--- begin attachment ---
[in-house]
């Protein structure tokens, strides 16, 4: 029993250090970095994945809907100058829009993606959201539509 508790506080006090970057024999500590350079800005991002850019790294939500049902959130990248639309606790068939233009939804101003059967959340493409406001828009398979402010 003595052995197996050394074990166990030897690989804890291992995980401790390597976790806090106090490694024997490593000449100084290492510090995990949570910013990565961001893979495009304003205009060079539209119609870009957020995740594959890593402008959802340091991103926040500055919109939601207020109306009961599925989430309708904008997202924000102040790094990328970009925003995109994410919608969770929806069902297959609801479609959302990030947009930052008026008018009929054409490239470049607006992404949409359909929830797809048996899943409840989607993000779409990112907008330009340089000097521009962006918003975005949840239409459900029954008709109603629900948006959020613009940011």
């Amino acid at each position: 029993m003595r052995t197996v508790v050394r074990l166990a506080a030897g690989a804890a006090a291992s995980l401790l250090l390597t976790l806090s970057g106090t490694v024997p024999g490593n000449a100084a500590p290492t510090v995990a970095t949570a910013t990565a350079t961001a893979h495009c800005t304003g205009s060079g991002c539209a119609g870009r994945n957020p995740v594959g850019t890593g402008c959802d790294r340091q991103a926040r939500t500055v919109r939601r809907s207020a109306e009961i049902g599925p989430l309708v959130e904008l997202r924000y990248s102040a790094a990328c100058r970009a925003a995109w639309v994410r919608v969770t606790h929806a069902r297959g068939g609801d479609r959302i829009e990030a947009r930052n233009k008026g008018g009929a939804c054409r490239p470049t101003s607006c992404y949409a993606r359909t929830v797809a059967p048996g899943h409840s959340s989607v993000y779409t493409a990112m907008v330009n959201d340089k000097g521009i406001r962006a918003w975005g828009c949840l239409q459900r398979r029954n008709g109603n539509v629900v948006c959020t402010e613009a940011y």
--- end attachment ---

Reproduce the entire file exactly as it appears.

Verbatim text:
[in-house]
């Protein structure tokens, strides 16, 4: 029993250090970095994945809907100058829009993606959201539509 508790506080006090970057024999500590350079800005991002850019790294939500049902959130990248639309606790068939233009939804101003059967959340493409406001828009398979402010 003595052995197996050394074990166990030897690989804890291992995980401790390597976790806090106090490694024997490593000449100084290492510090995990949570910013990565961001893979495009304003205009060079539209119609870009957020995740594959890593402008959802340091991103926040500055919109939601207020109306009961599925989430309708904008997202924000102040790094990328970009925003995109994410919608969770929806069902297959609801479609959302990030947009930052008026008018009929054409490239470049607006992404949409359909929830797809048996899943409840989607993000779409990112907008330009340089000097521009962006918003975005949840239409459900029954008709109603629900948006959020613009940011």
């Amino acid at each position: 029993m003595r052995t197996v508790v050394r074990l166990a506080a030897g690989a804890a006090a291992s995980l401790l250090l390597t976790l806090s970057g106090t490694v024997p024999g490593n000449a100084a500590p290492t510090v995990a970095t949570a910013t990565a350079t961001a893979h495009c800005t304003g205009s060079g991002c539209a119609g870009r994945n957020p995740v594959g850019t890593g402008c959802d790294r340091q991103a926040r939500t500055v919109r939601r809907s207020a109306e009961i049902g599925p989430l309708v959130e904008l997202r924000y990248s102040a790094a990328c100058r970009a925003a995109w639309v994410r919608v969770t606790h929806a069902r297959g068939g609801d479609r959302i829009e990030a947009r930052n233009k008026g008018g009929a939804c054409r490239p470049t101003s607006c992404y949409a993606r359909t929830v797809a059967p048996g899943h409840s959340s989607v993000y779409t493409a990112m907008v330009n959201d340089k000097g521009i406001r962006a918003w975005g828009c949840l239409q459900r398979r029954n008709g109603n539509v629900v948006c959020t402010e613009a940011y």